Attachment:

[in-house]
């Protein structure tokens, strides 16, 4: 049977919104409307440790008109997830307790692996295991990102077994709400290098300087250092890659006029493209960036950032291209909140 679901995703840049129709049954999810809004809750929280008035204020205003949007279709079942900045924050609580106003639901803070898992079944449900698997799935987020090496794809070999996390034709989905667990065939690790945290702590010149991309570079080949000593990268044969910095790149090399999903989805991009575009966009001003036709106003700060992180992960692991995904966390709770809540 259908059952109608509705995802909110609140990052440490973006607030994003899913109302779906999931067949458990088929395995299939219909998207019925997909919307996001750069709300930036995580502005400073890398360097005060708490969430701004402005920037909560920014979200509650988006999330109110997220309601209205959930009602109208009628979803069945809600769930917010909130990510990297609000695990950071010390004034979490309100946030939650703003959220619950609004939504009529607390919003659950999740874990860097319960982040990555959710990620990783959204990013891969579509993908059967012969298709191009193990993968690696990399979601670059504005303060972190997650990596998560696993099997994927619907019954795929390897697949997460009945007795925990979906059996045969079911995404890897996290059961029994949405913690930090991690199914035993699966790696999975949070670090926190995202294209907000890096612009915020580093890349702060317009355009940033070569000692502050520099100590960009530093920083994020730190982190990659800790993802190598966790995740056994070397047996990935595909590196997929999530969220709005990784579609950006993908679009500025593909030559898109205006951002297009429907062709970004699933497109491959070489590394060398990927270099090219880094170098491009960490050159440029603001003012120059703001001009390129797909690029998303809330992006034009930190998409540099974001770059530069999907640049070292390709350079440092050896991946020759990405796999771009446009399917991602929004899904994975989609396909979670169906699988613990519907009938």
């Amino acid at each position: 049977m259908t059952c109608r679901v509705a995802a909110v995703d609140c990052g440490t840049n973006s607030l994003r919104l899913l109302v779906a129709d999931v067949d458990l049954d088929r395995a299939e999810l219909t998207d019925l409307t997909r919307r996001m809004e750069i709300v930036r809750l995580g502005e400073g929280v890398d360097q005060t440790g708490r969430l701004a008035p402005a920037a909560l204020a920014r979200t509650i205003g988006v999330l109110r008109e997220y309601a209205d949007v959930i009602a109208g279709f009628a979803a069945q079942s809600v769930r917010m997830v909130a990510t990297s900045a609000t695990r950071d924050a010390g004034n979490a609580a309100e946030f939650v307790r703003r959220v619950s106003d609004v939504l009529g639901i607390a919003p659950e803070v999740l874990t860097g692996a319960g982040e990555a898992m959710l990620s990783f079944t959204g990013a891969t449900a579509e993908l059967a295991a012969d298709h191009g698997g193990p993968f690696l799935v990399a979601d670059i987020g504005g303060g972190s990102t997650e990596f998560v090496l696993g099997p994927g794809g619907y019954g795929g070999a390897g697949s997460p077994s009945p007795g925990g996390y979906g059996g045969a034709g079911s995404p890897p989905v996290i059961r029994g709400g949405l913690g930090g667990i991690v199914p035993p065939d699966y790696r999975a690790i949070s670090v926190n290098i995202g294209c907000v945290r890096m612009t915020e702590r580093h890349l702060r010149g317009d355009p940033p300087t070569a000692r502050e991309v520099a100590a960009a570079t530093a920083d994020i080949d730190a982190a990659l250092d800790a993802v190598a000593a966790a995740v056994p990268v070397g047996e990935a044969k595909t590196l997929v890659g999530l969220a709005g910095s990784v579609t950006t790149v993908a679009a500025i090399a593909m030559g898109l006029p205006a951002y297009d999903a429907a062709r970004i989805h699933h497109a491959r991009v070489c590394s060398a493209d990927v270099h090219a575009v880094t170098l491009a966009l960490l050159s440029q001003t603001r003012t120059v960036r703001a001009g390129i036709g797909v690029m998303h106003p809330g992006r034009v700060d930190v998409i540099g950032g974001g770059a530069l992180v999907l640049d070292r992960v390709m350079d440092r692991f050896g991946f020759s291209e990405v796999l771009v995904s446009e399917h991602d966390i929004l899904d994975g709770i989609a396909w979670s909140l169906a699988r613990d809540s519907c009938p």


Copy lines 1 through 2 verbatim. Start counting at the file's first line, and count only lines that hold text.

[in-house]
């Protein structure tokens, strides 16, 4: 049977919104409307440790008109997830307790692996295991990102077994709400290098300087250092890659006029493209960036950032291209909140 679901995703840049129709049954999810809004809750929280008035204020205003949007279709079942900045924050609580106003639901803070898992079944449900698997799935987020090496794809070999996390034709989905667990065939690790945290702590010149991309570079080949000593990268044969910095790149090399999903989805991009575009966009001003036709106003700060992180992960692991995904966390709770809540 259908059952109608509705995802909110609140990052440490973006607030994003899913109302779906999931067949458990088929395995299939219909998207019925997909919307996001750069709300930036995580502005400073890398360097005060708490969430701004402005920037909560920014979200509650988006999330109110997220309601209205959930009602109208009628979803069945809600769930917010909130990510990297609000695990950071010390004034979490309100946030939650703003959220619950609004939504009529607390919003659950999740874990860097319960982040990555959710990620990783959204990013891969579509993908059967012969298709191009193990993968690696990399979601670059504005303060972190997650990596998560696993099997994927619907019954795929390897697949997460009945007795925990979906059996045969079911995404890897996290059961029994949405913690930090991690199914035993699966790696999975949070670090926190995202294209907000890096612009915020580093890349702060317009355009940033070569000692502050520099100590960009530093920083994020730190982190990659800790993802190598966790995740056994070397047996990935595909590196997929999530969220709005990784579609950006993908679009500025593909030559898109205006951002297009429907062709970004699933497109491959070489590394060398990927270099090219880094170098491009960490050159440029603001003012120059703001001009390129797909690029998303809330992006034009930190998409540099974001770059530069999907640049070292390709350079440092050896991946020759990405796999771009446009399917991602929004899904994975989609396909979670169906699988613990519907009938």